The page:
What is the Asbestos Strategies Project?
The asbestos strategies project is an initiative of the United States Environmental Protection Agency to take stock of recent experiences with potential options and solutions regarding the management and use of asbestos. The primary objective of the Asbestos Strategies Project was to provide recommendations and strategies for effective asbestos educational approaches, oversight and outreach. The second objective was to provide opportunities for key stakeholders to share their knowledge of incentives, barriers, best practices and lessons learned as they relate to asbestos management and use.
The Asbestos Strategies Project is a detailed report of recommendations and findings concerning the Use and Management of Asbestos. The report is prepared by the Global Environment and Technology Foundation. The Asbestos Strategies Project’s main goal was to make the general population aware of the laws and risks associated with asbestos fibers.
The general purpose of the Asbestos Strategies project is to take stock of recent experiences with potential options and solutions regarding the management of use of asbestos products.
What the Asbestos Strategies Project Says:
The majority of Americans are under the impression that the use of asbestos is now banned. Although consumer use of asbestos and asbestos-containing materials has dropped precipitously over the past 3 decades, the United States Geological Survey estimates that more than 30 million pounds of asbestos were used in manufacturing during the early 2000’s. Because of its wide-spread use, asbestos remains a primary environmental and public health concern in the United States. In response, various state and federal agencies—as well as private sector organizations–continue to grapple with ongoing asbestos-related health concerns, such as the possible risks derived from the World Trade Center collapse and other issues.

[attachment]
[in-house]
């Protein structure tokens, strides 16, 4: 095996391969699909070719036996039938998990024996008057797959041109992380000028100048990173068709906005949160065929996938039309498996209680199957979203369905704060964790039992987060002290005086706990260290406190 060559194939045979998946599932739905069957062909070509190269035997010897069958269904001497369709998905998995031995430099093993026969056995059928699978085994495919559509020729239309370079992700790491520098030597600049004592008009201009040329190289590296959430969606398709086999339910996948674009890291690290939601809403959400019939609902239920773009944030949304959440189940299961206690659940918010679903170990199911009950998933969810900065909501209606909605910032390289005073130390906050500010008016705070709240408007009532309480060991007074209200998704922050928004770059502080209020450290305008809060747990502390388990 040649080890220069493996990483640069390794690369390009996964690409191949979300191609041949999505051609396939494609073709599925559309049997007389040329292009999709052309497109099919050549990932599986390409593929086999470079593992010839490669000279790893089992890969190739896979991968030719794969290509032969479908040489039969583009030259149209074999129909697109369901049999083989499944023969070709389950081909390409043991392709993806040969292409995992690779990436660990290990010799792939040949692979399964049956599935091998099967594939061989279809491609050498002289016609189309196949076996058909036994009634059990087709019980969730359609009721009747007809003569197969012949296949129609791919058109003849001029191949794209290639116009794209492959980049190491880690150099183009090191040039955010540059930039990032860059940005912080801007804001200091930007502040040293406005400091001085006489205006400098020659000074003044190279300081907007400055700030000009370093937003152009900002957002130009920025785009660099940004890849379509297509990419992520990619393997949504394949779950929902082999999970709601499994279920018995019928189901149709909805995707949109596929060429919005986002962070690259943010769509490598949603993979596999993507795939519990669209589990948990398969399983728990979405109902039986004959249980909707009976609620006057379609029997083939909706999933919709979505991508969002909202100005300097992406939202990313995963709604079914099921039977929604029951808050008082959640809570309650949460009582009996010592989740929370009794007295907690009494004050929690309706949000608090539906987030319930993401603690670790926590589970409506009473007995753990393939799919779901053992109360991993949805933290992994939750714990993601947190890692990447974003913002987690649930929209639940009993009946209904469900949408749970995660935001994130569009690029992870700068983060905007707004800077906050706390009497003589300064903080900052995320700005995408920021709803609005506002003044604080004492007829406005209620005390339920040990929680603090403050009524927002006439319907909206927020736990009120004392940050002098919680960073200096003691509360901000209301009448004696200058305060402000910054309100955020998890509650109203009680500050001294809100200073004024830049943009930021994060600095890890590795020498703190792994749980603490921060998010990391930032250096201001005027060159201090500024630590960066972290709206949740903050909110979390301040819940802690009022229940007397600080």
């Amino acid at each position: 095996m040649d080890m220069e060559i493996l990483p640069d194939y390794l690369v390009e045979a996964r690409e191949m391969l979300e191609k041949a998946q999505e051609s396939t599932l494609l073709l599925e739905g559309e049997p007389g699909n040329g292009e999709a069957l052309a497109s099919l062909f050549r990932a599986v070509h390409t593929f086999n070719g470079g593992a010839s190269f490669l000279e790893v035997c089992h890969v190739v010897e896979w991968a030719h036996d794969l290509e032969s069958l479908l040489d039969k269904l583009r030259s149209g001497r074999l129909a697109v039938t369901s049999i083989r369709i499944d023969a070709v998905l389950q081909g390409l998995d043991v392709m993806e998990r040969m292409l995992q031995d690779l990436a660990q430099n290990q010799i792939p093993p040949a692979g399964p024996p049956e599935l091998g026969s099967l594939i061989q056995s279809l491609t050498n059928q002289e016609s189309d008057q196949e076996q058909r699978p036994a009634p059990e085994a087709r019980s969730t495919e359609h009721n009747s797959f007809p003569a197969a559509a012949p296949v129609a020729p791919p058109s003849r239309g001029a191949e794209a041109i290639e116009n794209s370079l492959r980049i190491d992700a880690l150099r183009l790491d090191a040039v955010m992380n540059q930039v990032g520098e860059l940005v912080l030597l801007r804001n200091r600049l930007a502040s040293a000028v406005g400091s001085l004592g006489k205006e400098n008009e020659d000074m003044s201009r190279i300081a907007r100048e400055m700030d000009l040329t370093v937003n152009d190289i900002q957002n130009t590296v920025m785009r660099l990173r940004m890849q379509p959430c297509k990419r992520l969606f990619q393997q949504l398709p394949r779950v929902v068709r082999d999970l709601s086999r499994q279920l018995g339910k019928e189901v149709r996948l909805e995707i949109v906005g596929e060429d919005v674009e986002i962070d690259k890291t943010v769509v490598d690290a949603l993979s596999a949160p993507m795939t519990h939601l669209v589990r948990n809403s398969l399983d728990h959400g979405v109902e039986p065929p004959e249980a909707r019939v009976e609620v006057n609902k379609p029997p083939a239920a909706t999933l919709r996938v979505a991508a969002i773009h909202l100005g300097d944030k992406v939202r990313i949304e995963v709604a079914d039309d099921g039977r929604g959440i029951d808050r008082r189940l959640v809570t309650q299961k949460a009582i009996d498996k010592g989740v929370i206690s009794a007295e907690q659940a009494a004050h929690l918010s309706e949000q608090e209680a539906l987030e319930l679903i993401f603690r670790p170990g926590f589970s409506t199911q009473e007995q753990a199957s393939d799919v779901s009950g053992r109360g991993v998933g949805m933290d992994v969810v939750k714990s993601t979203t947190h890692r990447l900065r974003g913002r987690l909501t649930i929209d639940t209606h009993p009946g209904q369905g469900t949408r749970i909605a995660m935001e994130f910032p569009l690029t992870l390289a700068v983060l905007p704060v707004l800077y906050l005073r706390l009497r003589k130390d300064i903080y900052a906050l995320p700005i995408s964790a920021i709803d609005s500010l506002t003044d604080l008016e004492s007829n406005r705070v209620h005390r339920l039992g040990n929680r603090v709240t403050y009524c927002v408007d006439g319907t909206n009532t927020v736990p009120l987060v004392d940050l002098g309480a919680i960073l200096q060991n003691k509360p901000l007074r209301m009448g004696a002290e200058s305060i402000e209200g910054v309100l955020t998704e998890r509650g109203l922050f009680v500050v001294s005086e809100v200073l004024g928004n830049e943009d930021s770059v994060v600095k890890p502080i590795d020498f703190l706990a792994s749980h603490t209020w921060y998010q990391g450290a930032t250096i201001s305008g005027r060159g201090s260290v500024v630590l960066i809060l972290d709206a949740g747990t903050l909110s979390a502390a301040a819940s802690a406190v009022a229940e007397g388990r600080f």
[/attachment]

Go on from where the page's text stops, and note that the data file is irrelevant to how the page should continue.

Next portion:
The United States Geological Survey refers to asbestos as “a commercial designation for any mineral product composed of flexible and strong fibers that are resistant to heat, abrasion and that may be woven.” Potential asbestos exposure may result from products manufactured in the past as well as from those imported or made today. Over the past 3 decades, tens of billions of dollars have been invested in mitigating or controlling asbestos exposure. It is therefore crucial for advisory and regulatory agencies to have the most useful information available to make the most effective use of limited resources to address these risks.
Budgets supplied to agencies responsible for asbestos oversight, education and outreach are relatively tiny compared to the monies involved in abatement and control. However, modest investment in productive outreach, education and asbestos oversight can yield significant benefits by reducing exposure and avoiding exorbitant costs later.
The summary below represents the ten leading recommendations for governments and policy makers suggested by prominent stakeholders to address issues revolving around asbestos use and exposure. In general, these recommendations are not delivered in an ordinal fashion; they are merely intended to be implemented concurrently, if at all possible. The recommendations are sub-categorized into short-term recommendations (typically implemented in a rapid fashion) and longer-term recommendations (requires additional resources and time to implement).
A full version of the report summarizes the process used to pinpoint current asbestos issues. A number of scientific topics and issues—including medical studies, analytical methods, risk assessment models and mineralogical definition—need to be addressed. The Asbestos Strategy Project also provides a brief history concerning the science and regulation of asbestos.